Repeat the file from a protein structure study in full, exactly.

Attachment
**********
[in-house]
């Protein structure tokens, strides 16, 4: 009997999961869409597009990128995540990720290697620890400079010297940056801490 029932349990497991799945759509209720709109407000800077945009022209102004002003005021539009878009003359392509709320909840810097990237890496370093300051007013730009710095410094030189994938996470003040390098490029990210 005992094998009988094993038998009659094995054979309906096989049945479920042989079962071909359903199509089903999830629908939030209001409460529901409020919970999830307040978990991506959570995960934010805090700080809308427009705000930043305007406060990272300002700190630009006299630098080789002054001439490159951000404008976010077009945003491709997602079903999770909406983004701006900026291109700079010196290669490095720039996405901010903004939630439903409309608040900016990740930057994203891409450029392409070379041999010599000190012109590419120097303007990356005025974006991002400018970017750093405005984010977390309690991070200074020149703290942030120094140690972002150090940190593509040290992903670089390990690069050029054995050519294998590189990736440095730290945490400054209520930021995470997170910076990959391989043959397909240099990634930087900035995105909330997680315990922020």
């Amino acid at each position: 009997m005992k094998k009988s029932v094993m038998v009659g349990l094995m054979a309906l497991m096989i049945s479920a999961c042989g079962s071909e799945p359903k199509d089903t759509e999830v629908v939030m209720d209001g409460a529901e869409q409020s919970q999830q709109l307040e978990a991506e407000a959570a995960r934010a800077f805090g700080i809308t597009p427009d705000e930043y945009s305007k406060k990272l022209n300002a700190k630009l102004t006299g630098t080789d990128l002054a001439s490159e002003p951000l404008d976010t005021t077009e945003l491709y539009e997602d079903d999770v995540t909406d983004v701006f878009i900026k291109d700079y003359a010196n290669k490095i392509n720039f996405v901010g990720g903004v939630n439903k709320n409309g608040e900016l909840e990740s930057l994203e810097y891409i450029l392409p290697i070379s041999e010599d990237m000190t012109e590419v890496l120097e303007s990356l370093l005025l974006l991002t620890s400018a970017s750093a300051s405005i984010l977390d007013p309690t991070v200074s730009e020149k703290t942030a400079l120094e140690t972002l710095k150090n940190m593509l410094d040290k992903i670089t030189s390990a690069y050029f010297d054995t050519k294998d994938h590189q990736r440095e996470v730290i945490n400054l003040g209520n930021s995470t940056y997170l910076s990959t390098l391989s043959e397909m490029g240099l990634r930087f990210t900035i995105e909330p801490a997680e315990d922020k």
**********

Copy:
[in-house]
């Protein structure tokens, strides 16, 4: 009997999961869409597009990128995540990720290697620890400079010297940056801490 029932349990497991799945759509209720709109407000800077945009022209102004002003005021539009878009003359392509709320909840810097990237890496370093300051007013730009710095410094030189994938996470003040390098490029990210 005992094998009988094993038998009659094995054979309906096989049945479920042989079962071909359903199509089903999830629908939030209001409460529901409020919970999830307040978990991506959570995960934010805090700080809308427009705000930043305007406060990272300002700190630009006299630098080789002054001439490159951000404008976010077009945003491709997602079903999770909406983004701006900026291109700079010196290669490095720039996405901010903004939630439903409309608040900016990740930057994203891409450029392409070379041999010599000190012109590419120097303007990356005025974006991002400018970017750093405005984010977390309690991070200074020149703290942030120094140690972002150090940190593509040290992903670089390990690069050029054995050519294998590189990736440095730290945490400054209520930021995470997170910076990959391989043959397909240099990634930087900035995105909330997680315990922020």
């Amino acid at each position: 009997m005992k094998k009988s029932v094993m038998v009659g349990l094995m054979a309906l497991m096989i049945s479920a999961c042989g079962s071909e799945p359903k199509d089903t759509e999830v629908v939030m209720d209001g409460a529901e869409q409020s919970q999830q709109l307040e978990a991506e407000a959570a995960r934010a800077f805090g700080i809308t597009p427009d705000e930043y945009s305007k406060k990272l022209n300002a700190k630009l102004t006299g630098t080789d990128l002054a001439s490159e002003p951000l404008d976010t005021t077009e945003l491709y539009e997602d079903d999770v995540t909406d983004v701006f878009i900026k291109d700079y003359a010196n290669k490095i392509n720039f996405v901010g990720g903004v939630n439903k709320n409309g608040e900016l909840e990740s930057l994203e810097y891409i450029l392409p290697i070379s041999e010599d990237m000190t012109e590419v890496l120097e303007s990356l370093l005025l974006l991002t620890s400018a970017s750093a300051s405005i984010l977390d007013p309690t991070v200074s730009e020149k703290t942030a400079l120094e140690t972002l710095k150090n940190m593509l410094d040290k992903i670089t030189s390990a690069y050029f010297d054995t050519k294998d994938h590189q990736r440095e996470v730290i945490n400054l003040g209520n930021s995470t940056y997170l910076s990959t390098l391989s043959e397909m490029g240099l990634r930087f990210t900035i995105e909330p801490a997680e315990d922020k």